A FAST train between Hobart and Launceston would halve travel time and cost much less than a highway upgrade, according to travel proponents.
Public transport advocacy group Future Transport Tasmania said it was working on a detailed plan to lobby the state government but a lot of information already pointed to the value of a high-speed train line.
Spokesman Toby Rowallan said the Liberal plan for a Launceston to Hobart four-lane highway would cost at least $3.6 billion, compared with $1.8 billion for the train.
Mr Rowallan said the service could consist of one train departing Hobart and another departing Launceston at the same time.
The trains would cross (and stop) in the middle and result in a journey time of one hour, 15 minutes.
The $1.8 billion project cost would consist of:
--45 kilometres of new rail alignment or deviations costing $30 million a kilometre ($1.2 billion).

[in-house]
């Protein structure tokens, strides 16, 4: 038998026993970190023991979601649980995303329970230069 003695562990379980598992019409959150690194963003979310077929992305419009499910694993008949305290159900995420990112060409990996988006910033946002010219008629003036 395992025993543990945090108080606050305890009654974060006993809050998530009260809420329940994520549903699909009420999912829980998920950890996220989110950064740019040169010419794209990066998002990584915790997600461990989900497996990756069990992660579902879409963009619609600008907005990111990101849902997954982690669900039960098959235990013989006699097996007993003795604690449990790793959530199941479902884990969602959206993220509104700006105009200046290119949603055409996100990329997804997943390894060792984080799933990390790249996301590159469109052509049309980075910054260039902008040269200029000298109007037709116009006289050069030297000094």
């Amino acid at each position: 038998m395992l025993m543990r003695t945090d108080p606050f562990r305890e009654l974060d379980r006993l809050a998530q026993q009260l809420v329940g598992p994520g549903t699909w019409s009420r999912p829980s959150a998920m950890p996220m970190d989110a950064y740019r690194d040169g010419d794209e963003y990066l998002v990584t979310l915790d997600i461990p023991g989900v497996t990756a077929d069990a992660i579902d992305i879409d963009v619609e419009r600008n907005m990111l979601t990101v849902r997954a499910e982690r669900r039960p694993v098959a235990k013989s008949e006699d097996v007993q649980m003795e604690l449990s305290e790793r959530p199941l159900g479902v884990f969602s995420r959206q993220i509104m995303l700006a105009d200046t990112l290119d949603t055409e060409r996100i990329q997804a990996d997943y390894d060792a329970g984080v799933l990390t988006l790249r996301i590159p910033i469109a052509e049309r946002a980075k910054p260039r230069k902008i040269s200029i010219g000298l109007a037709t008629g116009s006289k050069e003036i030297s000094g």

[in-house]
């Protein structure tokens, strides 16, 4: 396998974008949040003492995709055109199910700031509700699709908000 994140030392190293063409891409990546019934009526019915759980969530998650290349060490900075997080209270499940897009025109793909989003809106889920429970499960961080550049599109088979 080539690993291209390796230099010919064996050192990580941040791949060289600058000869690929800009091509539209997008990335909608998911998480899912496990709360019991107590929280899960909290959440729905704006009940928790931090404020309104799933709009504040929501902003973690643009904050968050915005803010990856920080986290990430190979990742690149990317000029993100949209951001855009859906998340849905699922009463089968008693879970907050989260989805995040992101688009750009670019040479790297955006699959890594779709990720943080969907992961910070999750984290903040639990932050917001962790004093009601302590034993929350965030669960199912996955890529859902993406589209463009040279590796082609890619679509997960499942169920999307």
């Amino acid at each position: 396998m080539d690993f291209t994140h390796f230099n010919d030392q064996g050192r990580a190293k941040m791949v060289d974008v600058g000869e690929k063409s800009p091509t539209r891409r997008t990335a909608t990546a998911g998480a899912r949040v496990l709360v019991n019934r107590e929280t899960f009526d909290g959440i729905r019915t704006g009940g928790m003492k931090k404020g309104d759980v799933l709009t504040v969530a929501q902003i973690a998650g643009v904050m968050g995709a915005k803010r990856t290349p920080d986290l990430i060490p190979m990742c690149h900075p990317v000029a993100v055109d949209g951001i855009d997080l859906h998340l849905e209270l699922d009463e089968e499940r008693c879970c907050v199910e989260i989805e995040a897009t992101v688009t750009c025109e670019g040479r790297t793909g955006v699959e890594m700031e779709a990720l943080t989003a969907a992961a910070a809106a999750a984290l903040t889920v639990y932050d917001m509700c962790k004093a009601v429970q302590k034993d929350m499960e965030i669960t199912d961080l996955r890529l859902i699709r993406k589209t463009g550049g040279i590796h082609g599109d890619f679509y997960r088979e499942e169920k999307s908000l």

--165 kilometres of upgraded existing rail costing $2 million a kilometre ($330 million).
--New stations at Hobart, Launceston and the central crossing point ($50 million).
--Two train sets (four power cars and four coaches, total $200 million) and miscellaneous costs, $20 million.
A state government spokesman said Tasmania's population was too small to support a fast train, so instead the government was investing to make industry more efficient and to grow the economy, including seeking funding for 22 infrastructure projects.
TasRail chief executive Damien White said the railway was focused on restoring freight traffic and did not run passenger services.
Mr White said there were many difficulties and costs facing a fast rail service, including the need for new track, crossing loops, passenger platforms, amenities and ticketing, new train control methods, boom gates or a higher level of protection in urban areas.
Opposition infrastructure spokesman Rene Hidding said Tasmania needed an integrated system of road and rail transport, and it was not a case of one or the other.